Cars are designed to run steadily and smoothly at all times, especially if you’re on a pretty good road. However, you’ve probably felt a vibration while driving at one point or another, and that’s perfectly fine.
Many components used in road vehicles need to be replaced and it is not uncommon for a part to break or fail after heavy use.
The steering wheel is your connection to the car and indirectly to the road, so it makes sense that the steering wheel is the first indication that something is broken or out of balance.
See also: 4 reasons why your steering wheel is not straight
Common Causes of Steering Wheel Shaking
Below are the main causes of a steering wheel that moves at low or high speed:
#1 – Coins
This one makes more sense. The steering wheel is used to steer the wheels, so tire problems tend to go through the steering wheel. The most obvious culprits here are unbalanced tires.
With this problem, you won’t get jerks at low speeds, but they will start to get bigger and more noticeable the faster you go. Check the tires for flat spots (especially on vehicles that have not been driven recently), as this problem usually leads to uneven tire wear.
Make sure all four tires are properly inflated. A flat tire can also send jolts through the steering wheel. Lastly, check the tire wear.
If you notice that one side is more worn, rotate the tires to even out the tire wear. If the tire tread is bad enough or tire rotation is not an option, you will need new tires.
#2 – Wheel Belts
If not the tires, the next essential part should be the wheels. After all, they are the core of all tires. Start by checking the wheel bearings.
Although, in theory, they should last you a lifetime, that’s just in theory. In the real world, they can sometimes become worn out or even damaged. Replacing them should fix the zigzag or steering wheel problem.
Problems with connecting rod ends or ball joints are easy to diagnose. If the steering wheel only turns and does not turn straight, the tie rod is likely worn.
Ball joints produce the opposite results when damaged. They will only jump when traveling in a straight line, never on curves.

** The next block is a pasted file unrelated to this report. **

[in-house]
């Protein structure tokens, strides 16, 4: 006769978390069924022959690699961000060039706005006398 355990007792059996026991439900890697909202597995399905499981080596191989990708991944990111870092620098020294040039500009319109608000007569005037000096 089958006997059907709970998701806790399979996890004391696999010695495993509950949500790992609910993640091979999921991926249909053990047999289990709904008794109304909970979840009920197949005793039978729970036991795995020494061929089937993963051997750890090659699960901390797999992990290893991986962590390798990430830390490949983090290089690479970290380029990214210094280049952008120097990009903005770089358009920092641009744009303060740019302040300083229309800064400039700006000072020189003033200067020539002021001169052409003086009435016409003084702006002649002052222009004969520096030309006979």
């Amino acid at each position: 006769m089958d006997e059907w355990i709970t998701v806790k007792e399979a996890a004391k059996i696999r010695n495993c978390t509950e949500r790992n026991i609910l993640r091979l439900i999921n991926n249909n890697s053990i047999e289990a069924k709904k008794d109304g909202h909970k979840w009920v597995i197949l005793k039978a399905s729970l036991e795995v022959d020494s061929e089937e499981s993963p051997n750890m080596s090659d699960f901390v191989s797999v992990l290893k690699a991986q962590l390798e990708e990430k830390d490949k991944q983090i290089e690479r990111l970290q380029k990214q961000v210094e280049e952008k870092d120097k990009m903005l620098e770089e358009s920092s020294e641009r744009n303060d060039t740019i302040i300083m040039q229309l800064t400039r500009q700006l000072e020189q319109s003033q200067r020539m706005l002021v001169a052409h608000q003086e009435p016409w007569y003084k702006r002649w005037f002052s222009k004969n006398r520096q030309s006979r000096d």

#3 – axis
If your car has recently been in an accident and you have just started to notice vibrations, start looking out for problems with the axles, as it is very likely that one of them is bent or damaged. Jerking will increase as speed increases but will be present even at lower speeds.
A broken driveshaft can cause the steering wheel to jerk. The steering wheel will move left or right by itself. This is an immediate red flag. Take the car to a mechanic (avoid driving it there) and have it repaired immediately.
See also: 5 signs of car chassis damage
#4 – Engine
While this one may not make sense at first, it provides great insight to stop and think. Engine problems that manifest as jerking can be felt throughout the car, but usually, the steering wheel will alert you before it happens.
Problems with air induction, fuel delivery, or spark-related problems can affect the smooth running of the car and cause a distinctive vibration in the engine cavity. This symptom is less common, but it can occur, so be careful.
A broken engine mount can cause steering wheel vibrations, especially when accelerating.
#5 – Brakes
When it comes to safety, the top priority is the brakes. A blown engine may not allow you to drive the car, but faulty brakes will not stop the car, which is much more dangerous.
Typically, if there is a problem with the brakes, you will only feel steering wheel vibration when braking (see below). However, a stuck brake caliper will cause the steering wheel to move significantly at high speeds.
Flying Shake when braking
Below are some causes of steering wheel wobble due to your brake system. This problem occurs when you apply the brakes.
#1 – Brake Rotors
Violent shaking of the steering wheel during braking indicates that the rotors are likely warped or worn. If the rotor repair does not work or there is not enough material left, a new brake rotor must be replaced.
If you press the brake pedal and notice the steering wheel starting to vibrate, it could be a sign that the brake rotor is failing.
Of course, there are many reasons why a steering wheel can shake (see above), especially if it only happens when you’re driving at a certain speed. But if it happens directly when you press the brake pedal, it is most likely due to a problem with the brake discs.
Every time you press your foot on the brake pedal, the vehicle slows down as the brake pads put pressure on the rotors as they rotate. But if the rotors are worn or improperly installed, the brake system’s calipers will vibrate.
When this happens, the vibration passes through the components connected to the calipers and then to the flywheel. The end result is a steering wheel that vibrates every time you press the brake pedal.
Those who drive with both feet are more likely to have rotor problems due to the potential for “braking” causing premature rotor wear.
#2 – Brake Pads
As we know, the front brake system is connected to the link arm; the link arm is connected to the end of the steering rack, which is connected to the steering column and finally to the steering wheel.
So if the rotor is still in good condition, the possible cause of steering wheel wobble when braking often comes from the brake pads themselves. They may have uneven brake pad wear or be misaligned in the caliper.
Related: Best Brake Brands for This Year
#3 – Brake calipers
A faulty or stuck brake caliper can also be responsible for some vibration, but is usually only present on older cars. In this case, the steering wheel will only start to vibrate at about 50 mph, followed by a burning smell.
It is best to stop the car and avoid it at this point until the problem is resolved.